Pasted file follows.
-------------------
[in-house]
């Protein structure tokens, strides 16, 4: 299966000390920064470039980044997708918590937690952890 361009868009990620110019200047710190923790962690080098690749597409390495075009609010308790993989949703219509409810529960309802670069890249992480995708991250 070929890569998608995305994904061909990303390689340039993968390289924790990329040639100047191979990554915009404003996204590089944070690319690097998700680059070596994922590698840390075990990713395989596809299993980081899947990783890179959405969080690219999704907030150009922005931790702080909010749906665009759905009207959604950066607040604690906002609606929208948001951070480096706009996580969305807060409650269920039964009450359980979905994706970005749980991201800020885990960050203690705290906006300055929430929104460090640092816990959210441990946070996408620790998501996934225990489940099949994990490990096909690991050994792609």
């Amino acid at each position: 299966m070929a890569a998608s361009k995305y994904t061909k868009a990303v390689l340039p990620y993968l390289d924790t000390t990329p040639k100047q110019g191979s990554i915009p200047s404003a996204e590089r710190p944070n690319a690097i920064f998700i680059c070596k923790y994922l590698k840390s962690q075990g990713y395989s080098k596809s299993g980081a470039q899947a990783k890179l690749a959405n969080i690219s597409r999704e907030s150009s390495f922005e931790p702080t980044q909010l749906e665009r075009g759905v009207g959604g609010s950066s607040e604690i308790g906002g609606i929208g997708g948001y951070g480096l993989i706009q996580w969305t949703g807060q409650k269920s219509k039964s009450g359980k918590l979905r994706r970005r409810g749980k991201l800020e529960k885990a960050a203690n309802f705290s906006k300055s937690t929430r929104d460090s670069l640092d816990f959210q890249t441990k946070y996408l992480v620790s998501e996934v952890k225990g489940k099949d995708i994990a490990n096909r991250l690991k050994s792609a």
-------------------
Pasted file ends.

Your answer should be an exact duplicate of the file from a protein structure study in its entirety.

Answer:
[in-house]
């Protein structure tokens, strides 16, 4: 299966000390920064470039980044997708918590937690952890 361009868009990620110019200047710190923790962690080098690749597409390495075009609010308790993989949703219509409810529960309802670069890249992480995708991250 070929890569998608995305994904061909990303390689340039993968390289924790990329040639100047191979990554915009404003996204590089944070690319690097998700680059070596994922590698840390075990990713395989596809299993980081899947990783890179959405969080690219999704907030150009922005931790702080909010749906665009759905009207959604950066607040604690906002609606929208948001951070480096706009996580969305807060409650269920039964009450359980979905994706970005749980991201800020885990960050203690705290906006300055929430929104460090640092816990959210441990946070996408620790998501996934225990489940099949994990490990096909690991050994792609």
């Amino acid at each position: 299966m070929a890569a998608s361009k995305y994904t061909k868009a990303v390689l340039p990620y993968l390289d924790t000390t990329p040639k100047q110019g191979s990554i915009p200047s404003a996204e590089r710190p944070n690319a690097i920064f998700i680059c070596k923790y994922l590698k840390s962690q075990g990713y395989s080098k596809s299993g980081a470039q899947a990783k890179l690749a959405n969080i690219s597409r999704e907030s150009s390495f922005e931790p702080t980044q909010l749906e665009r075009g759905v009207g959604g609010s950066s607040e604690i308790g906002g609606i929208g997708g948001y951070g480096l993989i706009q996580w969305t949703g807060q409650k269920s219509k039964s009450g359980k918590l979905r994706r970005r409810g749980k991201l800020e529960k885990a960050a203690n309802f705290s906006k300055s937690t929430r929104d460090s670069l640092d816990f959210q890249t441990k946070y996408l992480v620790s998501e996934v952890k225990g489940k099949d995708i994990a490990n096909r991250l690991k050994s792609a």